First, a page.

Dark Times and Rainbow Days

Kate writes:

This week has been a difficult one. We have had two deaths on childrens’ ward in less than 24 hours – a 9 year old girl and an 8 year old boy.Rainbow over Kisiizi Valley We had only taught resuscitation to the doctors and students that morning, just after they had learnt about it, they had to put their new-found skills into practice. For the girl, we spent most of the afternoon resuscitating her, and we all saw how it can be successful, even when her heart had stopped. “Resuscitation can bring someone back to life”, a Ugandan nursing student later reflected. Unfortunately, without intensive care facilities, when she stopped breathing again, we had little choice. We could try to resuscitate her again, but even if it were successful, she would need ventilatory support that we can’t offer here.

It seemed unbelievable when the next day, as I was doing the ward round, I realised that boy in the next bed was not breathing. I don’t think the staff quite believed it either. We found ourselves going through the now-familiar routine of resuscitation. Unfortunately it was soon obvious that it would be futile. The mother was distraught when I told her that he had died. Generally speaking, Ugandan mothers don’t show their grief. Not that they don’t feel it. But this mother was different. We were all devastated.

So many thoughts and questions are raised in situations like these. This is what we are trained to do as medics. Some deaths affect you more than others, I’m not sure why. But even though it’s sometimes hard to process the events and the emotional response to them, I know I would stop working in paediatrics the day I was not affected by a child dying.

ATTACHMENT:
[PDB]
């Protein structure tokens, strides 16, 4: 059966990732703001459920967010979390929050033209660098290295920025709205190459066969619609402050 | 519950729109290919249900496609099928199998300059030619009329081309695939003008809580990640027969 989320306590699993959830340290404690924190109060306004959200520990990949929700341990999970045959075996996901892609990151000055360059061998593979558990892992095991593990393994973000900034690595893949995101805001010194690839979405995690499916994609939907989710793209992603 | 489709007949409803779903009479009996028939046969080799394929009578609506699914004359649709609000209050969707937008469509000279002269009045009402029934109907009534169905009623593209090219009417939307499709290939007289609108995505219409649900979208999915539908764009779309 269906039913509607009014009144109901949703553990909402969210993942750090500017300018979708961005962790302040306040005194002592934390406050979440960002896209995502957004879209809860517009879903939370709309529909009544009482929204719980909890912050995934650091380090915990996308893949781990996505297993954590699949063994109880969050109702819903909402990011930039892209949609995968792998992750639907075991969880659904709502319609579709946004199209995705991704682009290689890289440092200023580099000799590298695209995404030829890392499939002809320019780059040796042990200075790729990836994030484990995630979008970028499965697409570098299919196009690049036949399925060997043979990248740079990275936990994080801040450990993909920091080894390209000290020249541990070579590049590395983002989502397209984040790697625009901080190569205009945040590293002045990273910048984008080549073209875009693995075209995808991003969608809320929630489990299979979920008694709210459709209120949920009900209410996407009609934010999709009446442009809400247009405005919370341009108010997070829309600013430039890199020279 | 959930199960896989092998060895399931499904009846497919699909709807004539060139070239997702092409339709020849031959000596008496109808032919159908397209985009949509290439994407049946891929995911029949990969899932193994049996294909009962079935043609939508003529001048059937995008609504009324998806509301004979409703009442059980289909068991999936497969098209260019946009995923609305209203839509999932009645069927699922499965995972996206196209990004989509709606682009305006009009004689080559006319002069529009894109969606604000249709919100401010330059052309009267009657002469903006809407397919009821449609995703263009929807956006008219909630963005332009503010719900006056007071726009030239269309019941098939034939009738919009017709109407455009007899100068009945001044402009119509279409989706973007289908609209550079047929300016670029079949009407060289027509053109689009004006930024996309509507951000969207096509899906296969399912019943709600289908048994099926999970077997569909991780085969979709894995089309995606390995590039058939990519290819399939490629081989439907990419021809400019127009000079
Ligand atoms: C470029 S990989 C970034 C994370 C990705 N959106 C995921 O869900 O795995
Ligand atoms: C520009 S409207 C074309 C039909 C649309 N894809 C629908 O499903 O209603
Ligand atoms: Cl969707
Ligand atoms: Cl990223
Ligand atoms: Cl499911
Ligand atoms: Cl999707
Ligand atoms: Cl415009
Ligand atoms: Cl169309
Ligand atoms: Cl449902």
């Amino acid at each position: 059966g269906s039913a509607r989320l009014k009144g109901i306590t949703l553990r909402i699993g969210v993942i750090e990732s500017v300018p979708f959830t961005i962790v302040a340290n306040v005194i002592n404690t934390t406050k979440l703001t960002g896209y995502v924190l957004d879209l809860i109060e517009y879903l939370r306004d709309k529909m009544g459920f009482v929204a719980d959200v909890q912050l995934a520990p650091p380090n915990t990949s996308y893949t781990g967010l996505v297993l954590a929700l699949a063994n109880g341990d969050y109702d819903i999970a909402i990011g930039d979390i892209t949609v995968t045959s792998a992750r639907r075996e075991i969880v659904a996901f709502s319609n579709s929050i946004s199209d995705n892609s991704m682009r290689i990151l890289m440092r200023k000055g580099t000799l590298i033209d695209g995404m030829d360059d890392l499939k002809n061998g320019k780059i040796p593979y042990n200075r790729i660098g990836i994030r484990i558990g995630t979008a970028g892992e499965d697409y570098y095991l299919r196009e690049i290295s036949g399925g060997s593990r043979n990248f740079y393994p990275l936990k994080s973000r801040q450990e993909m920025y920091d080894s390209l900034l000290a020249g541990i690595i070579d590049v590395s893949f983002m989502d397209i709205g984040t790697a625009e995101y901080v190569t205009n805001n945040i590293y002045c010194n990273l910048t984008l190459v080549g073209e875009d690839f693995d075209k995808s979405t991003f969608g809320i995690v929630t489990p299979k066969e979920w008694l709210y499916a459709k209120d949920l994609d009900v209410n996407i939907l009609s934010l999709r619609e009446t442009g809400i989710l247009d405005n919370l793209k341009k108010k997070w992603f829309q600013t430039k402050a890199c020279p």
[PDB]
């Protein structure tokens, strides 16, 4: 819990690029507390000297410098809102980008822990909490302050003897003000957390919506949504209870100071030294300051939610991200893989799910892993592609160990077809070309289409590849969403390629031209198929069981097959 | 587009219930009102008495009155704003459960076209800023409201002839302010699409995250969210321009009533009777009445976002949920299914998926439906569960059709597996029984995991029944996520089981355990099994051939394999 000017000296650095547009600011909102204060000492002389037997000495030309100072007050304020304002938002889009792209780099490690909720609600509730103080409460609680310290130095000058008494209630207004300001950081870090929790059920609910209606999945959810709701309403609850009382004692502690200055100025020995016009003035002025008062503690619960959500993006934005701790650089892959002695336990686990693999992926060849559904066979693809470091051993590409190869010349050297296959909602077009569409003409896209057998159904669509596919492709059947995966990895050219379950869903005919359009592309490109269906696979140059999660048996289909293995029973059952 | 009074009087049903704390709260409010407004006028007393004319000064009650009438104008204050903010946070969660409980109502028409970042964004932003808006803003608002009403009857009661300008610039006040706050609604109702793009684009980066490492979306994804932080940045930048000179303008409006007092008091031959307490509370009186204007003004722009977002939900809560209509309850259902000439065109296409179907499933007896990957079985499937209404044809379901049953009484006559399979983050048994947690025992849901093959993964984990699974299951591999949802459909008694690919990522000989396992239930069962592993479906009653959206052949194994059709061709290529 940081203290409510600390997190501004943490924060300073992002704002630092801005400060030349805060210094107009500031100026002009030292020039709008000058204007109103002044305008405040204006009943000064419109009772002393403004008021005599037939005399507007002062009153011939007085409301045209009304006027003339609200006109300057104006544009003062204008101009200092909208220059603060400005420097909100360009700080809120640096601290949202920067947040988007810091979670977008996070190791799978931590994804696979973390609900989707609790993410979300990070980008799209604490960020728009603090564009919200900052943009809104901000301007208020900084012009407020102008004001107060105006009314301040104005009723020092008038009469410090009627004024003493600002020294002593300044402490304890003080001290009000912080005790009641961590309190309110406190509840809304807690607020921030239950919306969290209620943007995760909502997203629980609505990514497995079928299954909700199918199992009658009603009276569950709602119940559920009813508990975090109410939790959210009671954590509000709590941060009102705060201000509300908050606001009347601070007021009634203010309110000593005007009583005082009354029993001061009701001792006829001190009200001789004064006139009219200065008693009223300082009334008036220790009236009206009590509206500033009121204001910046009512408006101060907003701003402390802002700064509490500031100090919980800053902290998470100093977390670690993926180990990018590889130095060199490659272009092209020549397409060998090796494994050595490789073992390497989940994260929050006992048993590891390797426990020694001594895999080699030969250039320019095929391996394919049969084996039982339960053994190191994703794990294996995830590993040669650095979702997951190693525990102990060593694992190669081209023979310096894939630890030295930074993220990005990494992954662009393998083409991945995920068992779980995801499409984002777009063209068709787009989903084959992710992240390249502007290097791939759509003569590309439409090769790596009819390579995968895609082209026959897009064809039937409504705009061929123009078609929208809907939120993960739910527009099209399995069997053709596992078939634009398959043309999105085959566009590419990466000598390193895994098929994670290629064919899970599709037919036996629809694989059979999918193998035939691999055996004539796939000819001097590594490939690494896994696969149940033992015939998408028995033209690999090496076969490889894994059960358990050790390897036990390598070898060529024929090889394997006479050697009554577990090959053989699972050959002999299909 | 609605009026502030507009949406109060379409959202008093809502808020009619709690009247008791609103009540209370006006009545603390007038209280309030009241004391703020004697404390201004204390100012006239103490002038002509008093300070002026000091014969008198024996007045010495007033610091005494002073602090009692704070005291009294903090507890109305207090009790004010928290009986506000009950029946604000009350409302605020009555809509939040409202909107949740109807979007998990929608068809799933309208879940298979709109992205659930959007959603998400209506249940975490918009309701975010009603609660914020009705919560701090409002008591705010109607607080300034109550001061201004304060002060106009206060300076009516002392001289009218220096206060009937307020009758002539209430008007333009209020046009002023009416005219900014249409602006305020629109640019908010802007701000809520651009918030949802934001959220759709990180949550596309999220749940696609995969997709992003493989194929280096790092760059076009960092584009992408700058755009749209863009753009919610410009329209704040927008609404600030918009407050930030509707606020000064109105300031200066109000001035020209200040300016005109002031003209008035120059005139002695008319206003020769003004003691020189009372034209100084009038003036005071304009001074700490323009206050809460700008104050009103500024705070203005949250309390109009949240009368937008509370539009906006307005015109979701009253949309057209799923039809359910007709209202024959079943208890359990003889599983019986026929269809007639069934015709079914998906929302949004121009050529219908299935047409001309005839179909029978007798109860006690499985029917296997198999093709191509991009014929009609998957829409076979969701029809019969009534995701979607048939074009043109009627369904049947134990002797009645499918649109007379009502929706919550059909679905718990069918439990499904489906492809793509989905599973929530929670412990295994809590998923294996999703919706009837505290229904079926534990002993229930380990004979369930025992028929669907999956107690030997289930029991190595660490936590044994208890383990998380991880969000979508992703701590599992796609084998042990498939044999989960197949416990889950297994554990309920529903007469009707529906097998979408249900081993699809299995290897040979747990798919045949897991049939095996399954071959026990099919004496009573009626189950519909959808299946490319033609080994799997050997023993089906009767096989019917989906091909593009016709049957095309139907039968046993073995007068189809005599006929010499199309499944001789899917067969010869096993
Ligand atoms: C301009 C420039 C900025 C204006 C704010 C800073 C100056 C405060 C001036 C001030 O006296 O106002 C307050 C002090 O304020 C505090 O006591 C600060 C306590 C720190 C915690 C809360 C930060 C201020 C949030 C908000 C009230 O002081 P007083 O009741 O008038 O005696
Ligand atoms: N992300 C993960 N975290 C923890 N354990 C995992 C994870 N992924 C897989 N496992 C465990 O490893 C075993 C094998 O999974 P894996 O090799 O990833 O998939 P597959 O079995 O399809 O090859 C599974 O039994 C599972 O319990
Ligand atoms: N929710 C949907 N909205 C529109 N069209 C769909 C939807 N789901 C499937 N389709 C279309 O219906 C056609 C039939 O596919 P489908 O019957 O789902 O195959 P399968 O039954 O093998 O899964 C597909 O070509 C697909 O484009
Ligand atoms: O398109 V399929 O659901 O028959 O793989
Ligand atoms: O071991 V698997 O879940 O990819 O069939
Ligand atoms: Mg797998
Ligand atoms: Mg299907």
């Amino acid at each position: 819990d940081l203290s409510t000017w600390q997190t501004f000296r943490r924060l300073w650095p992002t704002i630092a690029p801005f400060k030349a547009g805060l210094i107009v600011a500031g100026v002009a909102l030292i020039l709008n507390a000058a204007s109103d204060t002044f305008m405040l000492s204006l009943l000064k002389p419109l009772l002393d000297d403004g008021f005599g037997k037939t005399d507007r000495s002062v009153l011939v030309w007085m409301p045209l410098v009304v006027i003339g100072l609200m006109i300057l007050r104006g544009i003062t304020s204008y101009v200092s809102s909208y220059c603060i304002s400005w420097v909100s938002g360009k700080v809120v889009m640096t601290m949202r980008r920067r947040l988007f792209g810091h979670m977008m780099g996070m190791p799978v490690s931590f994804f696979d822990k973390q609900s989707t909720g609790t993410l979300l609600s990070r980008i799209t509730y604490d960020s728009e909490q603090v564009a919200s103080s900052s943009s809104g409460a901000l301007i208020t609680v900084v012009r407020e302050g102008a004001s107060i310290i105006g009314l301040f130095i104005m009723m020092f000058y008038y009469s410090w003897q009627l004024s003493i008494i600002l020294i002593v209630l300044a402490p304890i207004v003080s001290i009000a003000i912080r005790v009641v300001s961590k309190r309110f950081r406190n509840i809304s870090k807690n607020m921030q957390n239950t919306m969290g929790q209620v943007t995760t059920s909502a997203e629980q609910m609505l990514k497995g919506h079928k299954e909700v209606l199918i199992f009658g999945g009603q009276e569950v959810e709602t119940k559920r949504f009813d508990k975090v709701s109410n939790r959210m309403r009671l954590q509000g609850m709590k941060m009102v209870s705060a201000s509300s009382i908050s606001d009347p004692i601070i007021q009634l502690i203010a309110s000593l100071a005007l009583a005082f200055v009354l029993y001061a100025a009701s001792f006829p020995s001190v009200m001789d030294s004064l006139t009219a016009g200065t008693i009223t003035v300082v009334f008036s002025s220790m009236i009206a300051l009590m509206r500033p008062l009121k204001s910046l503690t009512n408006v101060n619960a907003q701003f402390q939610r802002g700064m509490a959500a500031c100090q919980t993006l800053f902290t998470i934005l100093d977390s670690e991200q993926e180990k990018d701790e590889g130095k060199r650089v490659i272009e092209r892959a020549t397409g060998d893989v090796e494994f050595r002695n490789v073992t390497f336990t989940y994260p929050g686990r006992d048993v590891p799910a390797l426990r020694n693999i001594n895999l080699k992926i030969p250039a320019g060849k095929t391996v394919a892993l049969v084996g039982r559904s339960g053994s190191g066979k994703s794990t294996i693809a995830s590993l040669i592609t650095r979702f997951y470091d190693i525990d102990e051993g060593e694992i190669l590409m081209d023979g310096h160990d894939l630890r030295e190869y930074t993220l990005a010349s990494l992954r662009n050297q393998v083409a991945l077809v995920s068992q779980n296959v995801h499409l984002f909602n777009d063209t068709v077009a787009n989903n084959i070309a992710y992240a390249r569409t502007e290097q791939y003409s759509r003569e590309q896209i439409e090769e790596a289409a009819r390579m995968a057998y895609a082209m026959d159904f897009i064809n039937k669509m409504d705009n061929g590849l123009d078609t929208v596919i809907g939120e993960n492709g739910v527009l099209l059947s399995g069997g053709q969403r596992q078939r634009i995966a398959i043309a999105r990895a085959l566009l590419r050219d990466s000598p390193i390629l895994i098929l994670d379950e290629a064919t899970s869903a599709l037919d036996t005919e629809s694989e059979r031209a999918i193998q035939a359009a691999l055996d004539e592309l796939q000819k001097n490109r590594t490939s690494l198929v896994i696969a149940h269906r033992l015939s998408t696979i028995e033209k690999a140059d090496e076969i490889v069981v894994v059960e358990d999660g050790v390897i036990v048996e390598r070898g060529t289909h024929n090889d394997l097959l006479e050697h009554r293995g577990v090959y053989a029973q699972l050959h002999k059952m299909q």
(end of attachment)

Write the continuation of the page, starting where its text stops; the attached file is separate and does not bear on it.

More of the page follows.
Yet, life goes on. Today, an orphan baby who has been on the maternity ward for 6 weeks has a new family. Her new parents heard that there was an orphan on the ward, and asked if they could look after her. They were delighted to have another baby now all of their children are grown up; and were beaming at her as she slept peacefully beside them. Two mothers were singing and almost dancing in the special care nursery as they found that their premature babies had gained weight this morning. I couldn’t help but celebrate with them. And as I showed a post-op photo of a cleft lip repair to parents of a baby born yesterday with a cleft lip and palate their smiles made me smile too. There is hope, even when it seems unlikely. And it’s a privilege to play even a little part in it.

This week has been one of dark times and rainbow moments. The dark times are difficult, but God is right there with us, feeling our pain, knowing our frustration and comforting those who mourn. And he gives us those rainbow moments to let us know his joy.

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